Matt - I will never forget where I was when I first heard “El Paso,” the first official single off the album. I immediately took to it and just sat there grinning because I was so happy. It is, by far, one of the strongest and heaviest songs in the band's discography and the perfect opener to let you know you are in for one hell of a ride on this disc.

2. Faith (When I Let You Down)

Mike - Louder Now hinted at the TBS’s stadium-sized aspirations, but this is the full realization of that. Crashing drums, organ swells, and flange soaked guitar leads accentuate Lazzara’s voice as it climbs skyward. This is an ANTHEM.

Matt - For some reason, when I first heard this song I was just kind of like “eh.” I have no idea what happened, but a few more plays and I became hooked. “Faith” is a simple and honest song that, if pushed right, has a sound capable of being a better radio single than “MakeDamnSure.”

3. Best Places to be a Mom

Mike - One of the big things TBS started to shy away from in the post-Nolan years was the dual-vocals they popularized on Tell All Your Friends. They’re front and center here, detailing romantic strife as the song shifts between stutter-stop crunch and open note swells. It’s so 2002.

Matt - The demo version of this song was the first to be leaked (by frontman Adam Lazzara himself) and I felt at the time it was the perfect blend of an old sound that is attempting to be progressive. The finished version has some nice touches and this song brings to mind the old saying of “having the band back together.”

4. Sad Savior

Mike - Eddie Reyes’ 50s-inspired pluck sets up sweetly against Lazzara’s naked voice before the group plunges into thick, chunky power-pop. Some arresting images and turns of phrase in this one, “Skin against skin, covering bone/On the body you're in, is aggressively slim/Yeah, you earned the clothes you put on it…”

Matt - I was put off at first by the country twang of the verses, but the choruses complement the song nicely. It's an example of great lyrics being the backbone of a decent song: “You don't have to pretend to be an orphan anymore. / You don't have to pretend to be important anymore.”

5. Who Are You Anyway

Mike - The most telling feature about Taking Back Sunday is how focused the group is in capturing a live energy. This track is easily the best example, complete with buzzsaw riffage and Mark O’Connell’s precision perfect drumming.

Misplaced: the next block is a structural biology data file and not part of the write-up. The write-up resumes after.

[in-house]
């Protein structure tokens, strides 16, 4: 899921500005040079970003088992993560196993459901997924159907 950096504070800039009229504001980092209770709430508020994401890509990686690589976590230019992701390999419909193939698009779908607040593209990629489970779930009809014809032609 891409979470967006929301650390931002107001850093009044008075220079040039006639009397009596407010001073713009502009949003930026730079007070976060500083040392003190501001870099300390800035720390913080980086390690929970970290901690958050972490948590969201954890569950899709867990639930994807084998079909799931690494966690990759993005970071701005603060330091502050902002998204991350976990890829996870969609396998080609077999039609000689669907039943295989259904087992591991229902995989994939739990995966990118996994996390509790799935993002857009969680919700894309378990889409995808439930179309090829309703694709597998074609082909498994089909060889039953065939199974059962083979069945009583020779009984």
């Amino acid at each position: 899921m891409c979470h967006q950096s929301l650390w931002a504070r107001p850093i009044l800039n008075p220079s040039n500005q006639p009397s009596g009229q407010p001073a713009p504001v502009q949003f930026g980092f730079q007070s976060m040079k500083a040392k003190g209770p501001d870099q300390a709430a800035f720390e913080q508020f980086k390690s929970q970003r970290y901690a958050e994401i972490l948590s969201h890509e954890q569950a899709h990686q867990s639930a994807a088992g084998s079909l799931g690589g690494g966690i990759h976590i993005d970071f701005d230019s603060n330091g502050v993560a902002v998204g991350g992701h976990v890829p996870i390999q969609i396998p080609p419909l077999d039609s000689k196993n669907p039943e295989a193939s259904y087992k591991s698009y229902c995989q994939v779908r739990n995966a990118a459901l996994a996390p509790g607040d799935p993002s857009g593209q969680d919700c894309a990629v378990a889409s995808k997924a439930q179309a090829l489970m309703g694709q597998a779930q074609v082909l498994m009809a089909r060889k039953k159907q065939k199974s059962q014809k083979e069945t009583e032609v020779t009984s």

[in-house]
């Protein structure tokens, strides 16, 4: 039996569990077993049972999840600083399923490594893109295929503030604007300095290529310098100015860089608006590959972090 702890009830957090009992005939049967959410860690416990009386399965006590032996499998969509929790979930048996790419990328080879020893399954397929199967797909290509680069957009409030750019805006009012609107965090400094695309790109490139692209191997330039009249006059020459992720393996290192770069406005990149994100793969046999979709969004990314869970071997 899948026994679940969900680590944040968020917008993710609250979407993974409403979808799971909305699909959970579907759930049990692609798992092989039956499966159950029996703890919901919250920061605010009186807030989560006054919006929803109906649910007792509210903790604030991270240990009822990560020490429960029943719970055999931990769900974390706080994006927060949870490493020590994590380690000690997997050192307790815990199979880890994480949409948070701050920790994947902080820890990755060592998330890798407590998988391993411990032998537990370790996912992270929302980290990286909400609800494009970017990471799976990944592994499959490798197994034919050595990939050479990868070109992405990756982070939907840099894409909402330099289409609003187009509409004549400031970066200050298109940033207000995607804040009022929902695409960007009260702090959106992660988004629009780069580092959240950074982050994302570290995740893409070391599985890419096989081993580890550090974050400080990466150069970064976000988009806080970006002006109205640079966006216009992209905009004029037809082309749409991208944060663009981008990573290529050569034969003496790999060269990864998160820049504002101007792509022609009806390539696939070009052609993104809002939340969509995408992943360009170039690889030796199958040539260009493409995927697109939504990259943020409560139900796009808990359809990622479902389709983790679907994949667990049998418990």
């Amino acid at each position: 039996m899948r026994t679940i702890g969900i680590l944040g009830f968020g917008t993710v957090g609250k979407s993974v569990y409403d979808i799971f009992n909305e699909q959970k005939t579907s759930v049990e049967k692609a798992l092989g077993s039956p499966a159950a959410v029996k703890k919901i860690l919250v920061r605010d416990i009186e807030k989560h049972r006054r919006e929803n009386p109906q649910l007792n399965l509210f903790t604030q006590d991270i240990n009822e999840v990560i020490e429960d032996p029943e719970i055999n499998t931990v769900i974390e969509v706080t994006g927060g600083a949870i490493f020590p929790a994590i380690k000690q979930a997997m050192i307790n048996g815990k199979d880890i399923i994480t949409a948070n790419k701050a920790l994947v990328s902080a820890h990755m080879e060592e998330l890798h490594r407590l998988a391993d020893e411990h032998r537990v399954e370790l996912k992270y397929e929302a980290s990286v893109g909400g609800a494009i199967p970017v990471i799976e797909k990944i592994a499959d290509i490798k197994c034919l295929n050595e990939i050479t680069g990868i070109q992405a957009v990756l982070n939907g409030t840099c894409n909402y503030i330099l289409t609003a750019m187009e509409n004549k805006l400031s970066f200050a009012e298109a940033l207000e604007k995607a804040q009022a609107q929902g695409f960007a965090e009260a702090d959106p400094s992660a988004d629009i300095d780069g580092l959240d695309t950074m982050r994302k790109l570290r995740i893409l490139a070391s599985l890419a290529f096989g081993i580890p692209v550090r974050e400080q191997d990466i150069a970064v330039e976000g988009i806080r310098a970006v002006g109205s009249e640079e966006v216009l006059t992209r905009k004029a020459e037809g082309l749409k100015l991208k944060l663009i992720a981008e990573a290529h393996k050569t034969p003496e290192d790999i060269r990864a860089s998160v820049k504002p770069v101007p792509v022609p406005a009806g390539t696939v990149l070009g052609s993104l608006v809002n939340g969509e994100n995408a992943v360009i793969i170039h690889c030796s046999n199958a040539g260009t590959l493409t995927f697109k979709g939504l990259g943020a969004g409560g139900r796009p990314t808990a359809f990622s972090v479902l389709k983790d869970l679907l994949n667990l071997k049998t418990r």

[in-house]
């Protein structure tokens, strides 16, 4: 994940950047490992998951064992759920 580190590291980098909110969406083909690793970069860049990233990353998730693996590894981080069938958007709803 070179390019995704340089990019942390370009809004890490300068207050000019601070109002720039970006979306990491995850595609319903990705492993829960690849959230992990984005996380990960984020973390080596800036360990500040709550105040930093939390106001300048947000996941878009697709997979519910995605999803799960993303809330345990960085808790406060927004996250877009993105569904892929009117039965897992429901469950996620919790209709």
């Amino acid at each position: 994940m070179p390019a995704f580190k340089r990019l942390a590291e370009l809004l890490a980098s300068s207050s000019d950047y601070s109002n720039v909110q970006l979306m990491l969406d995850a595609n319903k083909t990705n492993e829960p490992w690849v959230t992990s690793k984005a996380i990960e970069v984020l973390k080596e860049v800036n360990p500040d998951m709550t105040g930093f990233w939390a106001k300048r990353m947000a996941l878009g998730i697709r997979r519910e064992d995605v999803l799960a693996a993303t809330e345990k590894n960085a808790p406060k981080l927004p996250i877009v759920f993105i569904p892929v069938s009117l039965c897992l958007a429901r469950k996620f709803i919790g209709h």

Matt - An example of something that happens a couple of times on this album: strong verses and mediocre choruses. TBS got knocked a lot in their early days of being repetitive in their lyrics and I think that notion fails them here in the chorus. But it's ok: the verses are bouncy and fun as hell.

6. Money (Let it Go)

Mike - This track seems to be the dividing line for old and new fans alike. Still, Shaun Cooper’s bass holds it together with dirty heft while the bridge features driving melodies and handclaps. TBS has always dabbled in hip-shaking grooves, but this is the closest they’ve ever come to funk.

Matt - Let me say this about “Money”: I like to turn it up and really feel it... but I could also do without it. I struggle to find meaning in the track but I guess every album needs that “distraction” where you just don't think much about it and go with it.

7. This is All Now

Mike - A distant cousin to “Ghost Man On Third,” this cut implements delicate open notes rounded out by warm bass work. Lazzara and Nolan’s sand paper vocals trade lines like, “This is, all I ever ask from you/The only thing you couldn't to do/Tell me the whole truth…” during a heaving chorus and perhaps the album’s heaviest emotional apex.

Matt - From start to finish, from lyrics to instrumentals, from verses to choruses (and bridges): this is the best track on the album. If this is the kind of music that is representative of TBS 2.0 (or is it like 4.5 at this point?) then I want front row tickets for this ride.

8. It Doesn't Feel a Thing Like Falling

Mike - Reyes and Nolan trade fuzzy, spidery riffs before the group slam down around them. There’s a relentlessly climbing atmosphere featured here, which is definitely destined to shine live. Imitators should take notes.